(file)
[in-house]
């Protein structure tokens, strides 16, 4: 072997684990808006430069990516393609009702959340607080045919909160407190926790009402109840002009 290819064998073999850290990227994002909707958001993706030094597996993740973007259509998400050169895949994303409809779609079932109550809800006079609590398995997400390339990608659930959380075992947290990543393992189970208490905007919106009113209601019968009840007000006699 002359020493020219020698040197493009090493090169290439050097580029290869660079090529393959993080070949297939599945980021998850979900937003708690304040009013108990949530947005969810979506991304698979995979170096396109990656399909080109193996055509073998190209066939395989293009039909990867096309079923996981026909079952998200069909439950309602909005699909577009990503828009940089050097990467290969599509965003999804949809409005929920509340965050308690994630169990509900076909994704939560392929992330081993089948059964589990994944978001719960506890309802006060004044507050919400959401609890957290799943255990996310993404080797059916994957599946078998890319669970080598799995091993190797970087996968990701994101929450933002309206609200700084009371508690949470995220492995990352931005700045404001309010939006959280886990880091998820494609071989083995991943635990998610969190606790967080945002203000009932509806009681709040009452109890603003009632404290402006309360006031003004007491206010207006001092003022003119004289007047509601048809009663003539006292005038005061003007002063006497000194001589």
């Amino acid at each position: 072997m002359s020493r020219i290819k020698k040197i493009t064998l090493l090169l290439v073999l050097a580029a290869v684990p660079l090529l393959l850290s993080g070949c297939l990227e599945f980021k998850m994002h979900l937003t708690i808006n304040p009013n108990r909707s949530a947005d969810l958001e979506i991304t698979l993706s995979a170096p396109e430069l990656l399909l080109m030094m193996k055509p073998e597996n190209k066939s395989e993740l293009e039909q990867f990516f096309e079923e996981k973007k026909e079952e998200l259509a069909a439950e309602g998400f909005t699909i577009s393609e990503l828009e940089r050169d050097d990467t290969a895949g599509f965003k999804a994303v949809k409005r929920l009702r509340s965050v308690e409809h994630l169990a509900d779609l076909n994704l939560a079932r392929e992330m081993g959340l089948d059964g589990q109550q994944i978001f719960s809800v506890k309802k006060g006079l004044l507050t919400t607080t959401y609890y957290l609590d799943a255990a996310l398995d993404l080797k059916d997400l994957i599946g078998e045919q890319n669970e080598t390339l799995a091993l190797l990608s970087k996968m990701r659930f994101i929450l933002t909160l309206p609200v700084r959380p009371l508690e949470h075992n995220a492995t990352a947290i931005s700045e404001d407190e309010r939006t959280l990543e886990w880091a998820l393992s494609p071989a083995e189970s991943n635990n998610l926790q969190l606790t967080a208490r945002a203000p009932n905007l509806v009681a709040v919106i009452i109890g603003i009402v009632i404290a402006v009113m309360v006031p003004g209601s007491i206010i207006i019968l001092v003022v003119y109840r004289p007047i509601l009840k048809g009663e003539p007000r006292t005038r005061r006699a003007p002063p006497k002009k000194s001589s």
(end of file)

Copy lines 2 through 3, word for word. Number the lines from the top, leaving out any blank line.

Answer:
């Protein structure tokens, strides 16, 4: 072997684990808006430069990516393609009702959340607080045919909160407190926790009402109840002009 290819064998073999850290990227994002909707958001993706030094597996993740973007259509998400050169895949994303409809779609079932109550809800006079609590398995997400390339990608659930959380075992947290990543393992189970208490905007919106009113209601019968009840007000006699 002359020493020219020698040197493009090493090169290439050097580029290869660079090529393959993080070949297939599945980021998850979900937003708690304040009013108990949530947005969810979506991304698979995979170096396109990656399909080109193996055509073998190209066939395989293009039909990867096309079923996981026909079952998200069909439950309602909005699909577009990503828009940089050097990467290969599509965003999804949809409005929920509340965050308690994630169990509900076909994704939560392929992330081993089948059964589990994944978001719960506890309802006060004044507050919400959401609890957290799943255990996310993404080797059916994957599946078998890319669970080598799995091993190797970087996968990701994101929450933002309206609200700084009371508690949470995220492995990352931005700045404001309010939006959280886990880091998820494609071989083995991943635990998610969190606790967080945002203000009932509806009681709040009452109890603003009632404290402006309360006031003004007491206010207006001092003022003119004289007047509601048809009663003539006292005038005061003007002063006497000194001589």
């Amino acid at each position: 072997m002359s020493r020219i290819k020698k040197i493009t064998l090493l090169l290439v073999l050097a580029a290869v684990p660079l090529l393959l850290s993080g070949c297939l990227e599945f980021k998850m994002h979900l937003t708690i808006n304040p009013n108990r909707s949530a947005d969810l958001e979506i991304t698979l993706s995979a170096p396109e430069l990656l399909l080109m030094m193996k055509p073998e597996n190209k066939s395989e993740l293009e039909q990867f990516f096309e079923e996981k973007k026909e079952e998200l259509a069909a439950e309602g998400f909005t699909i577009s393609e990503l828009e940089r050169d050097d990467t290969a895949g599509f965003k999804a994303v949809k409005r929920l009702r509340s965050v308690e409809h994630l169990a509900d779609l076909n994704l939560a079932r392929e992330m081993g959340l089948d059964g589990q109550q994944i978001f719960s809800v506890k309802k006060g006079l004044l507050t919400t607080t959401y609890y957290l609590d799943a255990a996310l398995d993404l080797k059916d997400l994957i599946g078998e045919q890319n669970e080598t390339l799995a091993l190797l990608s970087k996968m990701r659930f994101i929450l933002t909160l309206p609200v700084r959380p009371l508690e949470h075992n995220a492995t990352a947290i931005s700045e404001d407190e309010r939006t959280l990543e886990w880091a998820l393992s494609p071989a083995e189970s991943n635990n998610l926790q969190l606790t967080a208490r945002a203000p009932n905007l509806v009681a709040v919106i009452i109890g603003i009402v009632i404290a402006v009113m309360v006031p003004g209601s007491i206010i207006i019968l001092v003022v003119y109840r004289p007047i509601l009840k048809g009663e003539p007000r006292t005038r005061r006699a003007p002063p006497k002009k000194s001589s």